|District and Town|
Keningau town view.
Keningau is a sprawling timber and agricultural town and major town located in the Interior Division of Sabah, east Malaysia on the island of Borneo. It is the oldest and largest town in the interior part of Sabah. Its population in 2010 were estimated around 173,103.1
The name Keningau is derived from that of the Javanese cinnamon tree (Cinnamomun burmannii), or locally known as 'Koningau' which is abundant in the area. The tree is also known as 'Kayu Manis' in Malay and it has also been referred to as the 'king of spice'. The bark of this tree was collected by the British North Borneo Company (Syarikat Inggeris Borneo Utara) to be sold as spice. Keningau used to be one of the most important administration centres of the British in the early 1900s. The Japanese also made use of Keningau as one of its government centres during their occupation of Sabah in World War II.
The village of Nuntunan in Apin-Apin was known as "44" during British rule. This indicated its distance of 44 miles (71 km) from Tenom, another British administration centre. Nuntunan was also known as "Office", because the British had its office by the Sg Apin-Apin riverbank which was later taken over by the Japanese. When the British returned after the surrender of the Japanese, the remaining Japanese soldiers surrendered at Nuntunan. The locals still believe that the Japanese soldiers had hidden some treasures around the village before their retreat, although this claim has never been properly investigated. Nuntunan, a particularly inaccessible locale, is believed to be the place where the Japanese soldiers hid their shotguns or even their gold treasures.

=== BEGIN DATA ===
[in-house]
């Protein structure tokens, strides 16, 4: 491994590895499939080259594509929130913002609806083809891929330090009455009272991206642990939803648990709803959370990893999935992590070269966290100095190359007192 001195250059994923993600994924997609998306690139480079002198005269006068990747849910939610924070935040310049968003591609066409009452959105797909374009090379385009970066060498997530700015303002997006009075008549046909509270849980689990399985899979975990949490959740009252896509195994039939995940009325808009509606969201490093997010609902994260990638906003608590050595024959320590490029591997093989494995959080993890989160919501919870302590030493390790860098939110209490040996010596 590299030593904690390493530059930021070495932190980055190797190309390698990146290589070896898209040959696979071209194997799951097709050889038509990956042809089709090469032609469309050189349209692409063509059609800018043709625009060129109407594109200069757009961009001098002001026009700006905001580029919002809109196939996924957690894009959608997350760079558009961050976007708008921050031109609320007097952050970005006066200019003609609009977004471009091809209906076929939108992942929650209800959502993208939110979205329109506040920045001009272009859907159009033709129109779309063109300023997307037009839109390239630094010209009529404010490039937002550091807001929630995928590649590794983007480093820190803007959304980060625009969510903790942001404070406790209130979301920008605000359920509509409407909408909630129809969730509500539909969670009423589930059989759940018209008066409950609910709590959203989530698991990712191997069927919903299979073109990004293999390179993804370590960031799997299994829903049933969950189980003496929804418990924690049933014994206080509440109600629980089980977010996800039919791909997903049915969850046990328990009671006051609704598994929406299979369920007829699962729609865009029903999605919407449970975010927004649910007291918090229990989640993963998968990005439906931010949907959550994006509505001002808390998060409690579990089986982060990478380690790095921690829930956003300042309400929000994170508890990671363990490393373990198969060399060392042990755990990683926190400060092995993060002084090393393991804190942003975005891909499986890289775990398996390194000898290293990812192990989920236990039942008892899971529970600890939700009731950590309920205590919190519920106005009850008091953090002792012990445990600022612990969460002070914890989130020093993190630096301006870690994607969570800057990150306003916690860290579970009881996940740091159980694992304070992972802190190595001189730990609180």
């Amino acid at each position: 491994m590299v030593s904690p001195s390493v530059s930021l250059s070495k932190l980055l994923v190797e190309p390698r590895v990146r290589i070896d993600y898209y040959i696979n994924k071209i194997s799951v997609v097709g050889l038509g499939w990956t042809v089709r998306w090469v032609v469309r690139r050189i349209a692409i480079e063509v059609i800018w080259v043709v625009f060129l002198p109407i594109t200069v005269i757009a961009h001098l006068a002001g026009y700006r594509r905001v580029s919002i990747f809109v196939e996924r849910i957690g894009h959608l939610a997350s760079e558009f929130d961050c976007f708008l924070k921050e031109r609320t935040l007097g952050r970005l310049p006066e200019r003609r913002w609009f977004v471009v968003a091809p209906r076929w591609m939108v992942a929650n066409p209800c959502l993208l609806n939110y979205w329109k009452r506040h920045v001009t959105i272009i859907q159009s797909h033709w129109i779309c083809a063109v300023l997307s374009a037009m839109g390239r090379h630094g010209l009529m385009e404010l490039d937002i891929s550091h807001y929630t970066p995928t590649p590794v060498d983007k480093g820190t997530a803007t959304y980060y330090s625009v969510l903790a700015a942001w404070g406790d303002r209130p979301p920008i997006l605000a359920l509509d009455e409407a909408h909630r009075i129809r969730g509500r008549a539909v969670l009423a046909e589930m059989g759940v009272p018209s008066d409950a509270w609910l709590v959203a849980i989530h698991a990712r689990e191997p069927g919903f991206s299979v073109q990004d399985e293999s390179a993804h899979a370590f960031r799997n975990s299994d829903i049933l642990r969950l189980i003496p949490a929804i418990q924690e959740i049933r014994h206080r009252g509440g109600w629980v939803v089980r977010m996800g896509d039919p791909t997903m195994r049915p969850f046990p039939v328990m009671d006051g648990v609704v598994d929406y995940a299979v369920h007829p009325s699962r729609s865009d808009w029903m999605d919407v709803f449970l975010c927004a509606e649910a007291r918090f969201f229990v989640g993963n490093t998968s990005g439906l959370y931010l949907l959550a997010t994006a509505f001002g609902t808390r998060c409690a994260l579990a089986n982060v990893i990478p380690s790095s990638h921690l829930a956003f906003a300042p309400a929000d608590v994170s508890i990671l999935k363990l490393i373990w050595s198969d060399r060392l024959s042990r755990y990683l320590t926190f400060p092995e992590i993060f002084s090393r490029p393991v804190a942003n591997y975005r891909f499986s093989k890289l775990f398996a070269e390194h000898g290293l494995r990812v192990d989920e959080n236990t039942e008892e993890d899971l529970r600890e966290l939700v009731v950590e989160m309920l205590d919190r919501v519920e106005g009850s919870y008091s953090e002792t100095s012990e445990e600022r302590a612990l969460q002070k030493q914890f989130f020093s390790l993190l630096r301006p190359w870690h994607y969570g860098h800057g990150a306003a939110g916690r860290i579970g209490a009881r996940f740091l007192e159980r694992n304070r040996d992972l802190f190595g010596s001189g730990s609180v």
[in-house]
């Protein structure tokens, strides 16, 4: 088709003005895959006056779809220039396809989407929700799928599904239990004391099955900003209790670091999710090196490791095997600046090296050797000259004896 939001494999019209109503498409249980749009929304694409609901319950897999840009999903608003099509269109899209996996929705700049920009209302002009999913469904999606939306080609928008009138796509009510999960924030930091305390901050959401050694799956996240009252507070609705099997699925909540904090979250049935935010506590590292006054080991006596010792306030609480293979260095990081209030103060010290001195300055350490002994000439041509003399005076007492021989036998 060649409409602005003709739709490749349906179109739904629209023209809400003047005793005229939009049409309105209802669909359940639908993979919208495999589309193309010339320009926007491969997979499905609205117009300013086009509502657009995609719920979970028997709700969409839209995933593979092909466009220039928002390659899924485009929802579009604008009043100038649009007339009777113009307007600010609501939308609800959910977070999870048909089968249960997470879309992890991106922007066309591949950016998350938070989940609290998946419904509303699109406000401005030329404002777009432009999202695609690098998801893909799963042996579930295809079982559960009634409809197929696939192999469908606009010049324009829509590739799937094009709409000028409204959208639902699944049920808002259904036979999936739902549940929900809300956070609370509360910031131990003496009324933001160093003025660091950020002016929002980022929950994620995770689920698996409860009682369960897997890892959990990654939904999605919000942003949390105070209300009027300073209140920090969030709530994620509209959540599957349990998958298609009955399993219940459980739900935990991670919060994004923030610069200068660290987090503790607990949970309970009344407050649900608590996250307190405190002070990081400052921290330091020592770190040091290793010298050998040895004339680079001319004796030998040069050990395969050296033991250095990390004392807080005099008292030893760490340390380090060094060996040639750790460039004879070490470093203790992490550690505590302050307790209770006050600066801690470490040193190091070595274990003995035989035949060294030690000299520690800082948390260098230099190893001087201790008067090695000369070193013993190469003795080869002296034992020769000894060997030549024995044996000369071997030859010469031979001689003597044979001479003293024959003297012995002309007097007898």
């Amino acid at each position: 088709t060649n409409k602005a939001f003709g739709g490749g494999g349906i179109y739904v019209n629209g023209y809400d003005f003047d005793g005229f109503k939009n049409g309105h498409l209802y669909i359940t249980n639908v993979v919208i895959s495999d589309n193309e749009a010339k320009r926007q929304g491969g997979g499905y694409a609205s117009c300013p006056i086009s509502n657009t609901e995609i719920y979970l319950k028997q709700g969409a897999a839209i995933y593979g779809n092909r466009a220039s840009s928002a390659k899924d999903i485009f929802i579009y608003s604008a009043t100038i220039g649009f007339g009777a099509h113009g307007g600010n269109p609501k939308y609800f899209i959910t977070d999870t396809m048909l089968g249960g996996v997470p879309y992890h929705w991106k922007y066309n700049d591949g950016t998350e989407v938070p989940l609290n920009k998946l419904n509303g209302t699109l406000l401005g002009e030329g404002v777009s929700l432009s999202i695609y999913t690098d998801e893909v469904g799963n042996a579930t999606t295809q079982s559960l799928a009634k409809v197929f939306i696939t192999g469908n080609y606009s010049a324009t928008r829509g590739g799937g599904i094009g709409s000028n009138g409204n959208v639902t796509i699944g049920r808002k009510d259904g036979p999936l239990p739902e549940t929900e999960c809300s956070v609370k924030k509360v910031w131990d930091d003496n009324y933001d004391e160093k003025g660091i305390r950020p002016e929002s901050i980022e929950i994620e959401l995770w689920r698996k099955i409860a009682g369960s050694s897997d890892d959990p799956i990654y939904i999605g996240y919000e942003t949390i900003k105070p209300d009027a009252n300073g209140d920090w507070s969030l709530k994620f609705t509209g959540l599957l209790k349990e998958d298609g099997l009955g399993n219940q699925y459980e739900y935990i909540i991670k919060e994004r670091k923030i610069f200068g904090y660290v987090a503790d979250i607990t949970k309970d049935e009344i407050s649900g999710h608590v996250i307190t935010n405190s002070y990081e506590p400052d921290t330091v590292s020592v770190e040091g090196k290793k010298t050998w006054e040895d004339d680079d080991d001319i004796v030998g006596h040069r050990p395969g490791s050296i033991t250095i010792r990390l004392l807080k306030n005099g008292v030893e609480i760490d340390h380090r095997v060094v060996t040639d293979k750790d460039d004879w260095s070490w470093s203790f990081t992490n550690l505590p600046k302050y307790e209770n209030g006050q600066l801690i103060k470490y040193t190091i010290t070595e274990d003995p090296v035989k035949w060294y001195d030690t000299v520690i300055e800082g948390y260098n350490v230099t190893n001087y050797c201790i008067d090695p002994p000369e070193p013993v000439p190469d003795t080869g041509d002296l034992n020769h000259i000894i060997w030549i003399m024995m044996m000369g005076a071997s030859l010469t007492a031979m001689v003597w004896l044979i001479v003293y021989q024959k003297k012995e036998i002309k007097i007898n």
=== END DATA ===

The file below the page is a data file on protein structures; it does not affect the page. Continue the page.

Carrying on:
The Keningau District has an area of 3532.82 km² (1364 sq mi) and is situated in a valley surrounded by the Crocker Range to the west and the Trus Madi Range to the east and south. The district consists of 43 mukims and 245 villages.2
90% of the population in Keningau are Dusuns and Muruts, 8% are Chinese and other indigenous locals such as Lun Bawang/Lun Dayeh. As with most other major population centres in the state of Sabah, most of the Chinese in Keningau are of Hakka descent. The actual population of Keningau is however much larger than the recorded figure above, as legal employees of the many plantations, as well as illegal immigrants from Indonesia and the Philippines form a major component of the district. These illegal immigrants can enter Sabah easily via the open surrounding seas facing The Philippines or the porous inland border with Indonesia, particularly through what is known as Sungai Nyamok "jalan tikus" at Kalabakan in the Tawau District.
A monument erected and officiated on September 16, 1963 acknowledging the guarantees granted to the state of Sabah that led to the formation of Malaysia. The monument is currently located in the compound of the Keningau District Office.
The Keningau township is connected by road through either the Kimanis-Keningau Highway or Tambunan road from Kota Kinabalu, which is about 138 kilometers in length. Keningau is 67 kilometers from Nabawan, 35 kilometers from Sook and 48 kilometers from Tenom. Keningau also connected to Tawau by road the Keningau-Tawau Highway. There is also an abandoned airport. The last flight to Keningau by Malaysia Airlines was in the 1970s.
- "Total population by ethnic group, administrative district and state, Malaysia, 2010" (PDF). Department of Statistics, Malaysia. 2010. Retrieved 3 May 2014.
- http://www.sabah.gov.my/pd.kgu/Keningau_secara_am.htmdead link